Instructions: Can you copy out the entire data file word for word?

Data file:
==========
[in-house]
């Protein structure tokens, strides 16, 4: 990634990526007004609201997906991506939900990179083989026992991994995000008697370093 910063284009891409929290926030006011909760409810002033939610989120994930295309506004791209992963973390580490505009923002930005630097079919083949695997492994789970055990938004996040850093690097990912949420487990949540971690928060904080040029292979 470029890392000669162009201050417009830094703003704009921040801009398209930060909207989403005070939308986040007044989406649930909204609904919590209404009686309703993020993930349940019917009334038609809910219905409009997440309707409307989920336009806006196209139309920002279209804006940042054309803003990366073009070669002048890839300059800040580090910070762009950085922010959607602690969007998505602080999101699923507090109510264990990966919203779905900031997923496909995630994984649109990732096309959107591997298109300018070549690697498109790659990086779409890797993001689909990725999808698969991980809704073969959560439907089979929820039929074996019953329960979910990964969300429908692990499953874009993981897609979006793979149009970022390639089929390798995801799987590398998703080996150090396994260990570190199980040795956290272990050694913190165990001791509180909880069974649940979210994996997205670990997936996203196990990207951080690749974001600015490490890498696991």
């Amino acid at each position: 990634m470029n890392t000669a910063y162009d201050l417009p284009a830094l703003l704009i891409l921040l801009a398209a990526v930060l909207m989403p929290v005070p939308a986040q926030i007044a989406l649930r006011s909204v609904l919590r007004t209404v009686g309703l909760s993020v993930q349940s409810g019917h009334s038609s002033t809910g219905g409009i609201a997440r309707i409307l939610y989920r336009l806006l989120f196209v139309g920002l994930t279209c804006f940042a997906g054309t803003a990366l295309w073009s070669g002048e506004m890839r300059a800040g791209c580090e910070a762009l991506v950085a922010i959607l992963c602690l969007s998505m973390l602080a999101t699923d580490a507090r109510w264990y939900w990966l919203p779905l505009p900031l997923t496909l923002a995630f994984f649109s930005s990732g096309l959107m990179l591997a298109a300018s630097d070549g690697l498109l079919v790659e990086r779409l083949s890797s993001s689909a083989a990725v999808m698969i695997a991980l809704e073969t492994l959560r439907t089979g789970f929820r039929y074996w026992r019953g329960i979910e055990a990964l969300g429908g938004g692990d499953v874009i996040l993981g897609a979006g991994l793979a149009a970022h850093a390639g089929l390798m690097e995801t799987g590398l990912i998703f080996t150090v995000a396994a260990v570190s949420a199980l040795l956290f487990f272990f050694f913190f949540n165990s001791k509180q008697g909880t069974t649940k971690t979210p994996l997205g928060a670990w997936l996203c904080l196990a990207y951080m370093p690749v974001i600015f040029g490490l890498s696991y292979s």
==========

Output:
[in-house]
């Protein structure tokens, strides 16, 4: 990634990526007004609201997906991506939900990179083989026992991994995000008697370093 910063284009891409929290926030006011909760409810002033939610989120994930295309506004791209992963973390580490505009923002930005630097079919083949695997492994789970055990938004996040850093690097990912949420487990949540971690928060904080040029292979 470029890392000669162009201050417009830094703003704009921040801009398209930060909207989403005070939308986040007044989406649930909204609904919590209404009686309703993020993930349940019917009334038609809910219905409009997440309707409307989920336009806006196209139309920002279209804006940042054309803003990366073009070669002048890839300059800040580090910070762009950085922010959607602690969007998505602080999101699923507090109510264990990966919203779905900031997923496909995630994984649109990732096309959107591997298109300018070549690697498109790659990086779409890797993001689909990725999808698969991980809704073969959560439907089979929820039929074996019953329960979910990964969300429908692990499953874009993981897609979006793979149009970022390639089929390798995801799987590398998703080996150090396994260990570190199980040795956290272990050694913190165990001791509180909880069974649940979210994996997205670990997936996203196990990207951080690749974001600015490490890498696991």
């Amino acid at each position: 990634m470029n890392t000669a910063y162009d201050l417009p284009a830094l703003l704009i891409l921040l801009a398209a990526v930060l909207m989403p929290v005070p939308a986040q926030i007044a989406l649930r006011s909204v609904l919590r007004t209404v009686g309703l909760s993020v993930q349940s409810g019917h009334s038609s002033t809910g219905g409009i609201a997440r309707i409307l939610y989920r336009l806006l989120f196209v139309g920002l994930t279209c804006f940042a997906g054309t803003a990366l295309w073009s070669g002048e506004m890839r300059a800040g791209c580090e910070a762009l991506v950085a922010i959607l992963c602690l969007s998505m973390l602080a999101t699923d580490a507090r109510w264990y939900w990966l919203p779905l505009p900031l997923t496909l923002a995630f994984f649109s930005s990732g096309l959107m990179l591997a298109a300018s630097d070549g690697l498109l079919v790659e990086r779409l083949s890797s993001s689909a083989a990725v999808m698969i695997a991980l809704e073969t492994l959560r439907t089979g789970f929820r039929y074996w026992r019953g329960i979910e055990a990964l969300g429908g938004g692990d499953v874009i996040l993981g897609a979006g991994l793979a149009a970022h850093a390639g089929l390798m690097e995801t799987g590398l990912i998703f080996t150090v995000a396994a260990v570190s949420a199980l040795l956290f487990f272990f050694f913190f949540n165990s001791k509180q008697g909880t069974t649940k971690t979210p994996l997205g928060a670990w997936l996203c904080l196990a990207y951080m370093p690749v974001i600015f040029g490490l890498s696991y292979s």